Holona Blowhole Lookout was named after the large amount of whales that congregate in the immediate area.  Humpback whales enjoy the cool waters near Alaska during the summer months then travel 3,000 miles to Hawaii’s warm waters to nurse their young during the winter.  Whale season is typically late December through early May and Halona Blowhole Lookout is one of the best places on the island to spot them.

It is a divinely beautiful place to pull off the road after passing Hanauma Bay.  The road winds around Oahu’s scenic coastline where you can stare in awe at the beautiful navy and turquoise sea that seems to stretch out forever…seemingly to eternity – which is the appropriate name for the adjoining beach: Eternity Beach.  Eternity Beach is a small cove of golden sand.  Acclaimed movies have filmed in the area, most notably the film ‘From Here To Eternity’, an Academy Award winning movie that won eight Oscars in 1953.

Hawaii’s waters are filled with vibrant sea life and while Holona Lookout is a sanctuary for majestic whales, it is also home to tropical fish, endangered monk seals and Honu.  Honu is Hawaiian for turtle. Because of the Hawaiian’s hard work and dedication to protecting marine life, the Humpback whale population is thriving…so much so that they might be getting off the endangered species list soon!

Walking around, hair whipping in the strong winds, I marvel at the face of the jagged black rocks that cut sharply into the swirling ocean.  Lava rock is abundant and the ocean pushes its way into crevices and holes, waves splashing up and yes…if you watch patiently…you will see a gush of water that flows through ancient lava tubes burst into the air exactly like  whale’s blowhole!

While I have yet to swim with a whale, i have been fortunate to swim with pods of dolphins out in the wild blue sea…but that is another story…

-Meredith Novack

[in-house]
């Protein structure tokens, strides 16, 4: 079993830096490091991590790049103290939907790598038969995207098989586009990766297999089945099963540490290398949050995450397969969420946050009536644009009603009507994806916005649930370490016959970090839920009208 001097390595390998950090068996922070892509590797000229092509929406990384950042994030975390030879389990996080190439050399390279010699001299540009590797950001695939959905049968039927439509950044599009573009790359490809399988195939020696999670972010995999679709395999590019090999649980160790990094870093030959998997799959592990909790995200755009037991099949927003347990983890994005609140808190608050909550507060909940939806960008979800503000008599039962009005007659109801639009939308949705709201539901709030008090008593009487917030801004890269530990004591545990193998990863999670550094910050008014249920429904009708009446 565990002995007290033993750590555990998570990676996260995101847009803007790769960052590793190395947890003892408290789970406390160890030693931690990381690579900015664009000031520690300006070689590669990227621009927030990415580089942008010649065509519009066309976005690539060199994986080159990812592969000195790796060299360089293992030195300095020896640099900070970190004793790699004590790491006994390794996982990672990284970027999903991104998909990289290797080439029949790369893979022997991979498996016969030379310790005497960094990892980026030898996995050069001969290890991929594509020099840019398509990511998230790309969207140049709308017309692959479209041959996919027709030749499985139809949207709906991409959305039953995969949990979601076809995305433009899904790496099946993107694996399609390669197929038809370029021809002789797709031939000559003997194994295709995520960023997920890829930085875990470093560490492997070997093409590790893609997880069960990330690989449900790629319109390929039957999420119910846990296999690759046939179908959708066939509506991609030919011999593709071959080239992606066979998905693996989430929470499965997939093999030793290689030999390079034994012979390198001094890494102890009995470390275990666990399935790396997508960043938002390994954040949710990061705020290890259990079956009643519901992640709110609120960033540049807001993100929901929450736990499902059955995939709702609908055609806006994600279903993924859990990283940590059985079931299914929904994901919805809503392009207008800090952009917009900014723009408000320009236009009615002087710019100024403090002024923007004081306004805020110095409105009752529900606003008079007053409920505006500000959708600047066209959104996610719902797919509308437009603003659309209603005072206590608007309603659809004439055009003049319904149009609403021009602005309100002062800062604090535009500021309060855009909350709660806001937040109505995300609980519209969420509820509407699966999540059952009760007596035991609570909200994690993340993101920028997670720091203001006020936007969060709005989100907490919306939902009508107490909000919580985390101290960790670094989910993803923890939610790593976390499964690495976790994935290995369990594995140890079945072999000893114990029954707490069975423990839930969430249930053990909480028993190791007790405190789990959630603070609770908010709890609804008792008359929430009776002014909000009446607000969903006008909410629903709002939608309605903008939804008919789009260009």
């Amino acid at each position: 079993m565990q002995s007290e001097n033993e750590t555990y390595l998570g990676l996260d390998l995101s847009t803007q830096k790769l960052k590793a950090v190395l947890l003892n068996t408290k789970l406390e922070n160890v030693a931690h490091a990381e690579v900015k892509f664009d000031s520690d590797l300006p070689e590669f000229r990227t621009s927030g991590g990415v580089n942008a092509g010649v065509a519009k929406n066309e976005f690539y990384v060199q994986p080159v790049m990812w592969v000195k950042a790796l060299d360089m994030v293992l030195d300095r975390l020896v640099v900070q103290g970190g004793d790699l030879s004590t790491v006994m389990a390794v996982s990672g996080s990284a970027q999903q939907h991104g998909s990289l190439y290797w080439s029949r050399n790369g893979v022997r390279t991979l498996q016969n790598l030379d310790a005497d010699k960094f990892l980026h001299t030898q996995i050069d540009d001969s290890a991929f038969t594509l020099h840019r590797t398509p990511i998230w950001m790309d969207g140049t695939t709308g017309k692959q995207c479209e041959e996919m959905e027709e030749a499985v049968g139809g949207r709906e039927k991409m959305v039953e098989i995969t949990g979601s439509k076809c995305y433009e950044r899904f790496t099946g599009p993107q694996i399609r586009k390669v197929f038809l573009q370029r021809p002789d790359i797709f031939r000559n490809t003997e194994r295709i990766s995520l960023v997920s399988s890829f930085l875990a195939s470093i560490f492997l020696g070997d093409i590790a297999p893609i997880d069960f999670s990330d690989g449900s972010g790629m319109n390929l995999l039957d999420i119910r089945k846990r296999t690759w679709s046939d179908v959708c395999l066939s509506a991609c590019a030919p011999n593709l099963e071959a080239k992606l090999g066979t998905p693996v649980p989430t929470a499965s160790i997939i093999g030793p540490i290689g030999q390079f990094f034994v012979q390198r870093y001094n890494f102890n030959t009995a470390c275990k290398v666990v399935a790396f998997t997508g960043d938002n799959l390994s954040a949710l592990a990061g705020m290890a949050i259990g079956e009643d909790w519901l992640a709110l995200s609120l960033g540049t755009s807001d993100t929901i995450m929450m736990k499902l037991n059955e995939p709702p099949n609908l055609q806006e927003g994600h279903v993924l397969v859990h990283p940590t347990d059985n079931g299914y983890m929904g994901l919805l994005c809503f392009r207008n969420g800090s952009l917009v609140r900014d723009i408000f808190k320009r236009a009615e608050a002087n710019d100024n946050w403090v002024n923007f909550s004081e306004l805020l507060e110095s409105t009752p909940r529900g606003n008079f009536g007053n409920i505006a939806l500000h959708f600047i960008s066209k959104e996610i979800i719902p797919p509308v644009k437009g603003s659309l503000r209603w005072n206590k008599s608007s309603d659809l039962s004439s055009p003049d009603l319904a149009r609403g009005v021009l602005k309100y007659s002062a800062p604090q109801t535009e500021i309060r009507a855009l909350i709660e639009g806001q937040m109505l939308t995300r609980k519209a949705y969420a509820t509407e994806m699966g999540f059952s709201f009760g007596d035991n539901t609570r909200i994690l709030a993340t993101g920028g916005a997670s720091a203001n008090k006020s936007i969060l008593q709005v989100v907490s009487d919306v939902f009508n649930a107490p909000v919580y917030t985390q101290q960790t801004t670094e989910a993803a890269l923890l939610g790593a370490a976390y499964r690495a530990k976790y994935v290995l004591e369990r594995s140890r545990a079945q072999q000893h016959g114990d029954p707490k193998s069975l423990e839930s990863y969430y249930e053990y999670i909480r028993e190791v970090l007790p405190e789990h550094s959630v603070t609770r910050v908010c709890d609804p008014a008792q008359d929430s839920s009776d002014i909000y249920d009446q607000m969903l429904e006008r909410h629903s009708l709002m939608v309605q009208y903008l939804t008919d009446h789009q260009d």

The Second Kamehameha Statue

The Kamehameha statue is famous. Every June 11th. on Kamehameha Day, this bronze statue, clothed in gold with an outstretched arm, is draped in Hawaii’s finest leis…plumeria, pekake, ginger, and tuberose decorate this striking figure. This statue is located near downtown Honolulu and I must have driven past it one hundred times…so today I decided to take a closer look and share it with you!

Standing directly in front of the Ali’iolani Hale, Hawaii’s Judiciary History Center and Supreme Court, and across the street from the Iolani Palace, stands Kamehameha, Hawaii’s ruler from 1782 until 1819. Considered the Guardian of the God of War, Kamehameha was best known for his humanitarian efforts. His grand gesture, holding a spear in one hand and reaching out to his people with the other showed the artist’s European flare, as it was a pose used commonly by Roman generals. Commissioned in 1878 by a member of the Hawaii government, this 14-foot statue was sculpted in Italy and then sent to Paris, France to be cast in bronze. In 1883 the statue was shipped to Hawaii – but it didn’t arrive. The ship carrying this precious cargo was shipwrecked near the Falkland Islands. Can you imagine? Shipwrecked!

Luckily the statue was insured for $12,000 – an exorbitant amount of money at the time – and a new one was quickly cast. Before the second statue could be shipped from Europe, fishermen in the Falkland Islands found the first statue. It was sold back to the Captain of the wrecked ship for $500…the crafty Captain then turned around and sold it immediately back to Hawaii…for $875!

Now Hawaii has TWO statues! The original statue can be located at Kamehameha’s birthplace on the big island of Hawaii and the second commissioned piece is here on Oahu…in the heart of Honolulu!

137 years later there are now six Kamehameha statues but that is another story…

-Meredith Novack